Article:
One of the mysteries of the English language finally explained.
(of a bowler) bowl out (a batsman) with a ball that pitches under the bat.‘Hudson was finally yorked by Benjamin’
- ‘Five minutes later with the score at 110, Statham yorked him.’
- ‘David Obuya was the man sent in to stave of the hat-trick but he was yorked by Lee with the most perfect of deliveries.’
- ‘Davies had a big slice of fortune when he was yorked by Chris Holt with the score on 14, only for the umpire to signal no-ball.’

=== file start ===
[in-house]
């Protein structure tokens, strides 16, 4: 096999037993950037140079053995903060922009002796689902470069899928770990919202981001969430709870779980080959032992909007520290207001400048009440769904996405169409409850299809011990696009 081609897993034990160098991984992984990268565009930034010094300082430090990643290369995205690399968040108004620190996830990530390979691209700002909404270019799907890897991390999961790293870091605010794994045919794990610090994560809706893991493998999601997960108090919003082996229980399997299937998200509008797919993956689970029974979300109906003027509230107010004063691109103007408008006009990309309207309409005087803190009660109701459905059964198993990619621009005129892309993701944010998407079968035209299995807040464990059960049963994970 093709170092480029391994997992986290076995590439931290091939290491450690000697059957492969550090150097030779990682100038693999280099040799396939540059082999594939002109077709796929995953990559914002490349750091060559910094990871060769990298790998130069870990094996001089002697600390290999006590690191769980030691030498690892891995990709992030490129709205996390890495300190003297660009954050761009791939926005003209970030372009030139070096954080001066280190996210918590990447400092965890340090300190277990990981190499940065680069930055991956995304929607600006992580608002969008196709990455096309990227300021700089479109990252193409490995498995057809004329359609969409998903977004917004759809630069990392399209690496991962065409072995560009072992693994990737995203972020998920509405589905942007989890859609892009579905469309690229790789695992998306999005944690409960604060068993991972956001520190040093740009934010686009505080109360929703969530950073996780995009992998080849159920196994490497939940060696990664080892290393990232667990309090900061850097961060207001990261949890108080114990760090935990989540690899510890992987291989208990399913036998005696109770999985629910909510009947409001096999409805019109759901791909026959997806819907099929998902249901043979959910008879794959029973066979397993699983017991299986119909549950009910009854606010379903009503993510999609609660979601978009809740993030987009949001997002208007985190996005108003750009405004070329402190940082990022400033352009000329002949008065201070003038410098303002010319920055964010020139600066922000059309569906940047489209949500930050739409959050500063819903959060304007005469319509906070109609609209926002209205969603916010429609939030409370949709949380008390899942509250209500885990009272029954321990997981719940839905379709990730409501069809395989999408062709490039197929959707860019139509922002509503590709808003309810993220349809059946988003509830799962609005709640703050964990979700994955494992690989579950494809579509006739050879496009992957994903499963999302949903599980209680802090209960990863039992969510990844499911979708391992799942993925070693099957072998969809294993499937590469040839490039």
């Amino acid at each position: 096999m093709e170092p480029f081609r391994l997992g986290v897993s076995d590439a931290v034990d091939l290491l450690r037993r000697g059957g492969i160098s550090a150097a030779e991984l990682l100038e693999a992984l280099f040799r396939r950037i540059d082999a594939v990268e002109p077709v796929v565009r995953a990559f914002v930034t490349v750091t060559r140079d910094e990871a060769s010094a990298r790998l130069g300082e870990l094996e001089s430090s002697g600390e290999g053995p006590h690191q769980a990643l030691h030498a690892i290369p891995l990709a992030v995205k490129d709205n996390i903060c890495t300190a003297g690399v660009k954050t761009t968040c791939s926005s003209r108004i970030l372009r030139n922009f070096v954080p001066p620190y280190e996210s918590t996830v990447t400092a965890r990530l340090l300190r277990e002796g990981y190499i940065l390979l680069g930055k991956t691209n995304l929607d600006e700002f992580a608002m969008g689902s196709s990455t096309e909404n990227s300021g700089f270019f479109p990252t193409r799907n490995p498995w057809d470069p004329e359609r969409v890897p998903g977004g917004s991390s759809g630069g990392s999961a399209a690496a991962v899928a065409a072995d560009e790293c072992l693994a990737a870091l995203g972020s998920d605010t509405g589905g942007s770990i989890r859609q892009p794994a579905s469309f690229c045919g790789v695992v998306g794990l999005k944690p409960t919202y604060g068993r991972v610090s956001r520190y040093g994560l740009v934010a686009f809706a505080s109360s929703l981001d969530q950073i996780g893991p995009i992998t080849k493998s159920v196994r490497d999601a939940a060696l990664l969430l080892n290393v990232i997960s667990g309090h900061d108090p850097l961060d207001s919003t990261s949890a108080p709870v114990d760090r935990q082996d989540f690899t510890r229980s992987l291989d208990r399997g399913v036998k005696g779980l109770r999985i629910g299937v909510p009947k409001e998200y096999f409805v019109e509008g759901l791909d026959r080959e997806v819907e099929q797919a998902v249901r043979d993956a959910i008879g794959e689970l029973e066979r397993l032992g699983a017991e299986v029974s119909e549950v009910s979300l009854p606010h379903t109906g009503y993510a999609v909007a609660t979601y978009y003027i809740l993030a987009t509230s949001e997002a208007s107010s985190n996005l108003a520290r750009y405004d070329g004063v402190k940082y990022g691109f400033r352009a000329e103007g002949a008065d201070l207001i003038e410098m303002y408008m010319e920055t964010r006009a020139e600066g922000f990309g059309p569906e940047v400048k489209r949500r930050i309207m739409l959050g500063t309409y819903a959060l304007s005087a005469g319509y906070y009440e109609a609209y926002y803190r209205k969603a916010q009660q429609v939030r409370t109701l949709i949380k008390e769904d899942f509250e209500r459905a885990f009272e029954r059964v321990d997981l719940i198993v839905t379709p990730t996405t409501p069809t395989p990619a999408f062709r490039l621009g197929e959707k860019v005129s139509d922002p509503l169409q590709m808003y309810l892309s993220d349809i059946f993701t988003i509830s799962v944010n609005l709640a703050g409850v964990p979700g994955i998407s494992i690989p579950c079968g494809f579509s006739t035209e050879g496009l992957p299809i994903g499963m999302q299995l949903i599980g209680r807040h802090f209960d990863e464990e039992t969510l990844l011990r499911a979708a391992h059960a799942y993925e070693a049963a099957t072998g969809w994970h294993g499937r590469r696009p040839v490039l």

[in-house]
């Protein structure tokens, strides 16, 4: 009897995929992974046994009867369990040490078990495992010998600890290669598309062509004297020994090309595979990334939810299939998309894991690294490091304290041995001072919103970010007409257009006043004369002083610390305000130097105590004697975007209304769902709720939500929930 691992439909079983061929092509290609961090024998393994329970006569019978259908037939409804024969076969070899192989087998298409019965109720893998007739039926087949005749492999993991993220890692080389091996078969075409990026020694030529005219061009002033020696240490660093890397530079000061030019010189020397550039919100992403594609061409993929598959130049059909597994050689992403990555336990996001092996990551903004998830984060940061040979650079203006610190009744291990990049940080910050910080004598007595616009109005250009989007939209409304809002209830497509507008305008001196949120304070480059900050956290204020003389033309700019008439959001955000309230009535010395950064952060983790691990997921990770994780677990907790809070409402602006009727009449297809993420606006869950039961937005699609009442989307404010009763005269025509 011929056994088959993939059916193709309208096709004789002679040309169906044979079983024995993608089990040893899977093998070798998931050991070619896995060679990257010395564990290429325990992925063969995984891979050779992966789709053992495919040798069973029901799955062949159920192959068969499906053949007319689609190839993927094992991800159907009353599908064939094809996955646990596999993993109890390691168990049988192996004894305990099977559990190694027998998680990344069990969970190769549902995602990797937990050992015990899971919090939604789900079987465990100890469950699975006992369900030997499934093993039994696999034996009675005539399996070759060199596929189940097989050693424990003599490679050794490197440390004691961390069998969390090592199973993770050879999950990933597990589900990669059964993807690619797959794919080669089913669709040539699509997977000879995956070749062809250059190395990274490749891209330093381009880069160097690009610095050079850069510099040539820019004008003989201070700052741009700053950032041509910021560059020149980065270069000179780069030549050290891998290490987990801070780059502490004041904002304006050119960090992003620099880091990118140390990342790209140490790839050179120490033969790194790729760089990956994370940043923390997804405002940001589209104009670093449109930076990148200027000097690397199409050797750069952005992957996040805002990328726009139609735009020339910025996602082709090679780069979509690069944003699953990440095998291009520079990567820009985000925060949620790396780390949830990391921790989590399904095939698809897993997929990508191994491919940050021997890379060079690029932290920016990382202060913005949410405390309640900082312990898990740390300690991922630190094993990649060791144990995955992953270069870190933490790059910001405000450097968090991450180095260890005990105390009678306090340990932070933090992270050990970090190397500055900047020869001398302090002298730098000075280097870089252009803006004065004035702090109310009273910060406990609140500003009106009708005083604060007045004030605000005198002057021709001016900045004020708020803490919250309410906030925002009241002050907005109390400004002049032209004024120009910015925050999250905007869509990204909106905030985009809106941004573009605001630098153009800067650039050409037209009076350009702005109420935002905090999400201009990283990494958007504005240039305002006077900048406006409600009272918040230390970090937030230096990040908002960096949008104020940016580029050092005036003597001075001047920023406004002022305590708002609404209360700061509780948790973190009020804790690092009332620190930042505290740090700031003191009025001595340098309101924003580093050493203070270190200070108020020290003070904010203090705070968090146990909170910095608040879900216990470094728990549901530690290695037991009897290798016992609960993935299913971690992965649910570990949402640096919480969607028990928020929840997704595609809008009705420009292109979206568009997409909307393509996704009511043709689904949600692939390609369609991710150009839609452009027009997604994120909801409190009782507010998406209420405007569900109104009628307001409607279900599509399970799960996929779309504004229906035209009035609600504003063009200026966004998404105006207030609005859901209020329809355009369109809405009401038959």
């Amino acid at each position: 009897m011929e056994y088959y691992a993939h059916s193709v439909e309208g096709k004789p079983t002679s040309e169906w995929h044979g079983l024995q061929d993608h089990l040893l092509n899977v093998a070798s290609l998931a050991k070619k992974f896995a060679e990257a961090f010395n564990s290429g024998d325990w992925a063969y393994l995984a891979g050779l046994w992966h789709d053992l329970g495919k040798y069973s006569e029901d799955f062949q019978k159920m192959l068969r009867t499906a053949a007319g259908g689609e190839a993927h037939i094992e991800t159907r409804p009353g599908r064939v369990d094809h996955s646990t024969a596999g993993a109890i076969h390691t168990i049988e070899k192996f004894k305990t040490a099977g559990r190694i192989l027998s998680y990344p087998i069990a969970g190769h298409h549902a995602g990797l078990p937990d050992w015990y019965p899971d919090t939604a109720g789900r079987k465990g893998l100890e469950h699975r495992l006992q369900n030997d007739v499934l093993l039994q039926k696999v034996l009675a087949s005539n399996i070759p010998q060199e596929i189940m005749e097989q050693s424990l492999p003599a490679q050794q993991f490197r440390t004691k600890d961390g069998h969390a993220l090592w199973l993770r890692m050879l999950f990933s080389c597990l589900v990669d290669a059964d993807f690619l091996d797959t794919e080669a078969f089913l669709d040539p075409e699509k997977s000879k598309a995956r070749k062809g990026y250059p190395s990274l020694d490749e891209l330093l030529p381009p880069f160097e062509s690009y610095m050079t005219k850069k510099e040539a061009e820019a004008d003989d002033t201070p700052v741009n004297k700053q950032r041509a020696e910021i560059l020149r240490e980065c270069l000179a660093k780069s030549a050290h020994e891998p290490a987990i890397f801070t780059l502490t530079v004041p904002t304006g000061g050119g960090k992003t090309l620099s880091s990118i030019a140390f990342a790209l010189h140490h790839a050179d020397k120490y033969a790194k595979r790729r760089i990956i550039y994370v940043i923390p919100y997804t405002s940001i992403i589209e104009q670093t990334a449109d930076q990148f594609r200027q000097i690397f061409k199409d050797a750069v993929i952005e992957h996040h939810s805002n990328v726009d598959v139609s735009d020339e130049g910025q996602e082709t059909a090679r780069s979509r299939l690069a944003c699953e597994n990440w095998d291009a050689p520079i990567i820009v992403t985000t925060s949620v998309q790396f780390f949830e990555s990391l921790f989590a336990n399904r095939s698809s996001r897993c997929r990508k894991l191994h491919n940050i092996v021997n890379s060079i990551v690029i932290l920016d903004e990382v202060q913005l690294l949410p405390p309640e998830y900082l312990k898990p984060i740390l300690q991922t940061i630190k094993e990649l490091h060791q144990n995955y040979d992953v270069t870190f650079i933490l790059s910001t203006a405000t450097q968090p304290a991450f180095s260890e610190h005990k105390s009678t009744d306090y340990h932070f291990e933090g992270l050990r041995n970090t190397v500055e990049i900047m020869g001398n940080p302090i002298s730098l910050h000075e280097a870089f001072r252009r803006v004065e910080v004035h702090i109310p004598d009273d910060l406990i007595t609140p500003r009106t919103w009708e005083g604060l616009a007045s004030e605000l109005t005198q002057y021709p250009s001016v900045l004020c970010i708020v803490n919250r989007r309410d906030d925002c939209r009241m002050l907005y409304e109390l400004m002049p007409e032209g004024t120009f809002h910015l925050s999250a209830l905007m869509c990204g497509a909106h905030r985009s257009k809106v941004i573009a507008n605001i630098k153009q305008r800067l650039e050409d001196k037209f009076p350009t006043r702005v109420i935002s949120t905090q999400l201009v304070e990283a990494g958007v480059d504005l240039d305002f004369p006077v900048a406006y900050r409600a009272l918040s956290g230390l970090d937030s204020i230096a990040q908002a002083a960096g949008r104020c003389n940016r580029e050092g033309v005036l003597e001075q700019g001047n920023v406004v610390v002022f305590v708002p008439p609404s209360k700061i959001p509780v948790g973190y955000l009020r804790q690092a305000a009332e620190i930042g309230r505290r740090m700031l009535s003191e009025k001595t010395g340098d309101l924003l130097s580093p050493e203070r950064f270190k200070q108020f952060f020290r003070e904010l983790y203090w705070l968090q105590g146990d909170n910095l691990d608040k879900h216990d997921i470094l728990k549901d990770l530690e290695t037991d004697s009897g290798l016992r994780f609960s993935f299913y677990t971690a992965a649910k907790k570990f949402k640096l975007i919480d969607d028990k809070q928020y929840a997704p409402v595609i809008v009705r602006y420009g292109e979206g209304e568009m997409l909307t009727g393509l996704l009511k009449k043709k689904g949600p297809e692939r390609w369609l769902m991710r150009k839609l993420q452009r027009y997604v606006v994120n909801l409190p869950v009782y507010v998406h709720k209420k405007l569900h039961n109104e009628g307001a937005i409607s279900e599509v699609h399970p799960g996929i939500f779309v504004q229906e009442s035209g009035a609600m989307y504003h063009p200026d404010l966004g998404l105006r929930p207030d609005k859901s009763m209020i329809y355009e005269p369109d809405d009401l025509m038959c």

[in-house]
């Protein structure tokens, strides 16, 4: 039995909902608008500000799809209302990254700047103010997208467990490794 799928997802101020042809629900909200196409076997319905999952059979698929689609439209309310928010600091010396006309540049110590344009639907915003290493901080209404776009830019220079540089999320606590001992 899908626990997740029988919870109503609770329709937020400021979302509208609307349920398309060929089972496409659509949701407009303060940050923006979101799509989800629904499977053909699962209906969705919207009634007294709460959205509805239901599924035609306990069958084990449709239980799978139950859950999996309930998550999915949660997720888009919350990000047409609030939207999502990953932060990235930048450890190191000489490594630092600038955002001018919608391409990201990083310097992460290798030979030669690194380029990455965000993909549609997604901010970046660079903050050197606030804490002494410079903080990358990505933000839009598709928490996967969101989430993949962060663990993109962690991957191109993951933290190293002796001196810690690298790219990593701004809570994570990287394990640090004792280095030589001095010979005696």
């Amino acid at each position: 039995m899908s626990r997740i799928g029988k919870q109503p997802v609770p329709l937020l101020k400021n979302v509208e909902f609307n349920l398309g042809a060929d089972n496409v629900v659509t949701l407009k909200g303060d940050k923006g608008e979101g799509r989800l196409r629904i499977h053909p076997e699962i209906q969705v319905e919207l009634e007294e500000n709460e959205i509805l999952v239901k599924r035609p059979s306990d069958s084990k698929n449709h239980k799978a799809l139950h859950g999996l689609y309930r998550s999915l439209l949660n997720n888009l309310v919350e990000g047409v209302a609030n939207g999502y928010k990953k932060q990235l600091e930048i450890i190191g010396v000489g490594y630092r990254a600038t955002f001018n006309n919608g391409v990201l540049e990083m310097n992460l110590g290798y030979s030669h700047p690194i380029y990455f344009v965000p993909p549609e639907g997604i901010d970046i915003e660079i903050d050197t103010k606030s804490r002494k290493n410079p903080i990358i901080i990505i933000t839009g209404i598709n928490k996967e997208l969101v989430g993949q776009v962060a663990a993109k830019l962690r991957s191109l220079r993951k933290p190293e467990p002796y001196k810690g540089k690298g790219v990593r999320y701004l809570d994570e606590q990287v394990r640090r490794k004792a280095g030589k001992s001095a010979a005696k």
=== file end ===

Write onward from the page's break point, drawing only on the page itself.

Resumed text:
- ‘Lewry kept pitching the ball on middle stump, yorking Mark Ealham and Swann.’
- ‘Australia's only other success came when Brett Lee yorked Indian captain Saurav Ganguly for 16.’
Late 19th century: back-formation from yorker.
A city in North Yorkshire, northern England, on the River Ouse; population 136,900 (est. 2009). The Romans occupied the site, known as Eboracum, from AD 71 until about AD 400; in AD 867 it was taken by the Vikings. It is the seat of the Archbishop of York and is noted for its magnificent cathedral, York Minster.
From Danish Jorvik.
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